I’d like to say that there are two main tendencies in Libya. One insists that these freedom fighters or rebels must be integrated into the police or military apparatus. Those of the other tendency callsfor the establishment of a thorough development framework—in other words, providing specialist training for the rebels and giving them the chance to continue their studies, in Libya or abroad, as part of a development plan to contain and integrate them into the ranks of the military or the police.
Q: How close is your ministry to securing the restoration of internationally-held Libyan assets that were frozen during the Gaddafi era?
We have a special committee for restoring the assets. I do not just mean restoring the frozen assets we have information about from the countries where they are frozen, but also the assets that we have no information about because former regime officials deposited large amounts of money under false names. Therefore, the committee has hired some specialist companies that have broad experience in this field. For our part, we have started bilateral communications on the political level, and I can confirm that sisterly and friendly countries have shown complete readiness to cooperate and provide us with information about funds that rightfully belong to Libya.
Q: What is going to happen at the Rabat meeting in relation to controlling and supervising Libya’s borders?
This will be the second conference of its kind over the border issue. Libya launched an initiative in April of last year where we held a regional conference in Tripoli regarding border security, which nine neighboring Arab and African countries attended, sending representatives from the ministries of defense, justice, foreign affairs, the interior and intelligence services.
In our view, the security process is not limited to the police force alone or the Ministry of Defense and Intelligence Services alone. These three agencies must be represented in terms of implementing an integrated security strategy. The Tripoli meeting resulted in the adoption of the Tripoli Action Plan regarding operational cooperation. At the time, the Kingdom of Morocco proposed to host the second conference in Rabat, and we welcomed this because this initiative came from a sisterly state, and because Morocco was giving the security dimensions special consideration. We expect this meeting to take place on time, on November 14, and it will be attended by ministers of defense and the interior and the heads of security apparatuses of the countries that participated in the Tripoli meeting. However, the Moroccan government has proposed opening the door to additional participants from Western states. We have no objection to this, particularly as some of Libya’s international partners, such as the US, Britain and France, are working with us and are concerned about the security issue. In any case, we view our own security as being part of regional and international security, and so we do not see anything wrong with this proposal.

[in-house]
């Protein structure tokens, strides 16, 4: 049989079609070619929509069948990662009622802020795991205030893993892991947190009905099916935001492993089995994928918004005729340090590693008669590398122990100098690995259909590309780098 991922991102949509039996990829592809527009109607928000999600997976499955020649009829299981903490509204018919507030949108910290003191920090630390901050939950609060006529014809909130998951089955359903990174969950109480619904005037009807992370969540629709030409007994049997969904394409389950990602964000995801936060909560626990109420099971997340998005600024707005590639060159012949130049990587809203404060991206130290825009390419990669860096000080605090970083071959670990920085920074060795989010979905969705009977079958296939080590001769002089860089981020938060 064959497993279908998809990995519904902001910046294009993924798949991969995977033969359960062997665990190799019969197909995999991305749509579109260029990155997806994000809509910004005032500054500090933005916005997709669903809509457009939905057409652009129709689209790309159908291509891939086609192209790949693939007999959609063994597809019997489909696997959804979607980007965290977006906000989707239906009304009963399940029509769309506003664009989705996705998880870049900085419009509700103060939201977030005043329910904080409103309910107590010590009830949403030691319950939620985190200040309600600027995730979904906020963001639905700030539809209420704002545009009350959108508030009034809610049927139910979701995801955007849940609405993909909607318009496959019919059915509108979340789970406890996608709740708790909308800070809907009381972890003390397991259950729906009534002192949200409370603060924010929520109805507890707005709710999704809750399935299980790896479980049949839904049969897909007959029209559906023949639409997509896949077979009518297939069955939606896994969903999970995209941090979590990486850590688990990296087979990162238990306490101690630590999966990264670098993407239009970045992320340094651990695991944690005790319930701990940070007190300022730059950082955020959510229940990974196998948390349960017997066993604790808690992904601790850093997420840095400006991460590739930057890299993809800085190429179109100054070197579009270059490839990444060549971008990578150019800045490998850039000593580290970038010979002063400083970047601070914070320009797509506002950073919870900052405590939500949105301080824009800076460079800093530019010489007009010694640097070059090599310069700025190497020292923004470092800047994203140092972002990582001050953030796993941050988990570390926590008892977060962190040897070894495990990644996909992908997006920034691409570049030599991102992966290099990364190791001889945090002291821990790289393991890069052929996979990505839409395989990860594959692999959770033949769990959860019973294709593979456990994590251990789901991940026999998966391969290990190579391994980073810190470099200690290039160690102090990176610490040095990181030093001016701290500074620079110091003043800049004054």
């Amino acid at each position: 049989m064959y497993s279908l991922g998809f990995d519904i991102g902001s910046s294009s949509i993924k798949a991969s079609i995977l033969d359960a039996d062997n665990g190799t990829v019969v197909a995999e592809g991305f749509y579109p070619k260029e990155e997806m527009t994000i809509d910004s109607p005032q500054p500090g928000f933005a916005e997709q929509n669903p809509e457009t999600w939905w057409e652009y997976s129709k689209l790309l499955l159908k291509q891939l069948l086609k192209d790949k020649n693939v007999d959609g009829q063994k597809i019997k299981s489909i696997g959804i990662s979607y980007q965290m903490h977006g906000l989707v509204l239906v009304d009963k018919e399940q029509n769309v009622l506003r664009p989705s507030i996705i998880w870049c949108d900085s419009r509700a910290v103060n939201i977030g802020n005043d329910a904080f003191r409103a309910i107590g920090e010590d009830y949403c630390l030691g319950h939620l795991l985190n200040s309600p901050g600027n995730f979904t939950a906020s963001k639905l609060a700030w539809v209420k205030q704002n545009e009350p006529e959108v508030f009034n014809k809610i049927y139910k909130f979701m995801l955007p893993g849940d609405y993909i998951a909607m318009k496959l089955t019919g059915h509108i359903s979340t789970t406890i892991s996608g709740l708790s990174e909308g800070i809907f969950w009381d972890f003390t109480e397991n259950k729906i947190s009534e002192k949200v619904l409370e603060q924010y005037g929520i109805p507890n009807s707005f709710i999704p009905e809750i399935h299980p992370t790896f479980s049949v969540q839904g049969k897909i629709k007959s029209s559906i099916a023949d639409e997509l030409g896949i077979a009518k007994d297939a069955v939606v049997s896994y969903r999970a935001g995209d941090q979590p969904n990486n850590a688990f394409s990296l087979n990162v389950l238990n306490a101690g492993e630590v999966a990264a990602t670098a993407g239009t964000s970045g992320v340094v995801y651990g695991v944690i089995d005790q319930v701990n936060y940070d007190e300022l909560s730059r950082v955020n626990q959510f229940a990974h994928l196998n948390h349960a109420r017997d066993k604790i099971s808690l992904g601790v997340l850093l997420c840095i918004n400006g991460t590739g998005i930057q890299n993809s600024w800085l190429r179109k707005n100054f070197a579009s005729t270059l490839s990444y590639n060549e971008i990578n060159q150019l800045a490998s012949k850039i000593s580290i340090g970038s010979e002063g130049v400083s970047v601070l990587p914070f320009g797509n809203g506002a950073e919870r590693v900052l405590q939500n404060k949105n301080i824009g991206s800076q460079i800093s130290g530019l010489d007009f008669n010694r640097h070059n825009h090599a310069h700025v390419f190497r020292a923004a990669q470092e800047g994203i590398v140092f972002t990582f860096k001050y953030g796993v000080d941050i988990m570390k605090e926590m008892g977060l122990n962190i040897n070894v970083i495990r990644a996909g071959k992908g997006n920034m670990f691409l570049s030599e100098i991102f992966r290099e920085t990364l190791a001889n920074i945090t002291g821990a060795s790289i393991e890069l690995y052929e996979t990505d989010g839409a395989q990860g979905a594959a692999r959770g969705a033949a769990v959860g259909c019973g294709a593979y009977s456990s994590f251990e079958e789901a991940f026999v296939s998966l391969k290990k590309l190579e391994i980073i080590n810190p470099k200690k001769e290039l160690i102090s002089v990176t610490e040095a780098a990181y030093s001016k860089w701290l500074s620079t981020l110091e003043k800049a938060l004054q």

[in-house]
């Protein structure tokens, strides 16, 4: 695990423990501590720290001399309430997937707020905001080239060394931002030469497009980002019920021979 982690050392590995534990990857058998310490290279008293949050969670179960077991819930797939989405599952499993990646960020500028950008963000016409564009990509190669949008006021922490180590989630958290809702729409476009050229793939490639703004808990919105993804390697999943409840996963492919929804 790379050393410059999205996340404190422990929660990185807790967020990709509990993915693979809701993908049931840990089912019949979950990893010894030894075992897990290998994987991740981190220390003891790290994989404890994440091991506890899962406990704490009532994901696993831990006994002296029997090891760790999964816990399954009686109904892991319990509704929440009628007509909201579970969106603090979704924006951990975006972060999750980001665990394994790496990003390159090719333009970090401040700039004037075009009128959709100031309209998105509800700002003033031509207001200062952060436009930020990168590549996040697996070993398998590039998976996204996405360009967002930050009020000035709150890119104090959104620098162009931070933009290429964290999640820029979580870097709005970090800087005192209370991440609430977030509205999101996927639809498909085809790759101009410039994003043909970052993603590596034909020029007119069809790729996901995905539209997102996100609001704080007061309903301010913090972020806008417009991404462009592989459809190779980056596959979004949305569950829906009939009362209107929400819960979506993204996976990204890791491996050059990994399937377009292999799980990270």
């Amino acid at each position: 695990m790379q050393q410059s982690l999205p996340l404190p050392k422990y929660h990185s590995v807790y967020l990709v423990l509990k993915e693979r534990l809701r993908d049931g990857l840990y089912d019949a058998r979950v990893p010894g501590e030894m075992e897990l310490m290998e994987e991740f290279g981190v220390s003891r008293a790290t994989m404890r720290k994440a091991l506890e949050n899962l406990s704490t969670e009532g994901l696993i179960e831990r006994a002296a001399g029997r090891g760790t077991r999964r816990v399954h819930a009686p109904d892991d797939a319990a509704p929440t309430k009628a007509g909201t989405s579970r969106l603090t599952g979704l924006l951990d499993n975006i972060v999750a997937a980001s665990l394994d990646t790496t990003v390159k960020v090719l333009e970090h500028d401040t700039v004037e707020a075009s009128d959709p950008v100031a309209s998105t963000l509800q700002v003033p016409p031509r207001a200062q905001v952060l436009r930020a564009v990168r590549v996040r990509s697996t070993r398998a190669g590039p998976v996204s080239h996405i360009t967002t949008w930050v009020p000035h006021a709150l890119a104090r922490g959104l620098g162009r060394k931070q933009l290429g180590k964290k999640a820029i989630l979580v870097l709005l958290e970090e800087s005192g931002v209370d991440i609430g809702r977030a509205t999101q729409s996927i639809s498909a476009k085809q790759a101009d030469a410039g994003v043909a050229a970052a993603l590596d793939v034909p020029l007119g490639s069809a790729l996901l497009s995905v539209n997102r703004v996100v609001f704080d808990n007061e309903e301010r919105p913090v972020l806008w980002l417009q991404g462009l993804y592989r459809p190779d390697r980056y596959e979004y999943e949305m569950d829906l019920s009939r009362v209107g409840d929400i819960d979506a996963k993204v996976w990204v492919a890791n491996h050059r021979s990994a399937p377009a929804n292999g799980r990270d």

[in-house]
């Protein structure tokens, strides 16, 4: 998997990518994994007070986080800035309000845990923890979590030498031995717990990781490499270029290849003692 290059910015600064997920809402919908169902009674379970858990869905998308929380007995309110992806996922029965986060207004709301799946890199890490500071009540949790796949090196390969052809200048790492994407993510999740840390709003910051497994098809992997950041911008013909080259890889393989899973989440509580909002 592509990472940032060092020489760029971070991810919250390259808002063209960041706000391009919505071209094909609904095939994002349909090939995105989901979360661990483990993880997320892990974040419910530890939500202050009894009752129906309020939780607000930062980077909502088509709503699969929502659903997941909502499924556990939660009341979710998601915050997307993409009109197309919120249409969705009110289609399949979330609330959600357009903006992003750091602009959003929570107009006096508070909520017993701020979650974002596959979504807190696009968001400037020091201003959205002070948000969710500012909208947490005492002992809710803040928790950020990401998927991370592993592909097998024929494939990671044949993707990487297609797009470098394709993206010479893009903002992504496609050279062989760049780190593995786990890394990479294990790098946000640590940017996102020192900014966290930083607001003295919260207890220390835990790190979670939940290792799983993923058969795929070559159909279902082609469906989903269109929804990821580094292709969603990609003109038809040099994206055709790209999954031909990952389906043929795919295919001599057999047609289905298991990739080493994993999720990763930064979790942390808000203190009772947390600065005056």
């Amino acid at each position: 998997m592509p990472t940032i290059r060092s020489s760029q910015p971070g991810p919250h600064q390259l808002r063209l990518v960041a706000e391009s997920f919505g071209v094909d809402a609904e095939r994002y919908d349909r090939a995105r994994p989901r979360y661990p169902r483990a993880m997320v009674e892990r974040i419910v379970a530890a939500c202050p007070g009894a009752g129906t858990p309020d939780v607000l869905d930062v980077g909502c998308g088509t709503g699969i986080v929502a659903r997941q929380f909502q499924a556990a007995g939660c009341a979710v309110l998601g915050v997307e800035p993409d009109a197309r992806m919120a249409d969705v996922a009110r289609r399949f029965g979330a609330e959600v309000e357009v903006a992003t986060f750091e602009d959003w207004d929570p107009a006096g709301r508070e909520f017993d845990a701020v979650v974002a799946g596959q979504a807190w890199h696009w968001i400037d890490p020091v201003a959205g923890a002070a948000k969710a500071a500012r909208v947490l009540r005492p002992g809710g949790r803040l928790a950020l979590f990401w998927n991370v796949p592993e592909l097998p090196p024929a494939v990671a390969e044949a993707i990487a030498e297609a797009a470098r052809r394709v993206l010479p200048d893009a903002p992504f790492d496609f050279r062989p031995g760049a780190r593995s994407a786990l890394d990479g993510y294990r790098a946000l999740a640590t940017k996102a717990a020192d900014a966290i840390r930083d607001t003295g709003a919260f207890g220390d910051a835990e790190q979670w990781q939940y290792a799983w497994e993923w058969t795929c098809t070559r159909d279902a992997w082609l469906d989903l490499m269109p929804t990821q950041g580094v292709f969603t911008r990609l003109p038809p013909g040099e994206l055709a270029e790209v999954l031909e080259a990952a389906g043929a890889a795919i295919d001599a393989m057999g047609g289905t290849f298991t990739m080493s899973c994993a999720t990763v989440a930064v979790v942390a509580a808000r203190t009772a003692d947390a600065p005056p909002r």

Q: You are visiting Barcelona to take part in the 5+5 Mediterranean Dialogue. Do you intend to fully join the Union for the Mediterranean, or will Libya continue on as an observer nation?
We are open [to joining]. We have become a member of the Organization for Security and Co-operation in Europe and we are seeking to become active within the Union for the Mediterranean. The objections we once had to joining have ended. We do not believe in the policy of the empty chair, but rather attendance and participation.
Q: How do you assess French–Libyan relations?
French–Libyan relations are excellent. We enjoy close and significant relations with France in the economic sector. The same applies to the defense sector, and France has expressed willingness to train part of our armed forces and police. France was one of the first to offer special training to the Libyans, and this is particularly important as we are in the process of establishing our defense and interior ministries. As for security, it is true that there is significant cooperation between Libya and France, particularly as France was one of the first to help the Libyan revolution. Therefore, based on all this, we hope that our bilateral relations with Paris continue to grow stronger, particularly in terms of the exchange of information and intelligence regarding security issues. This is especially important following the recent events in Mali and the international intervention there.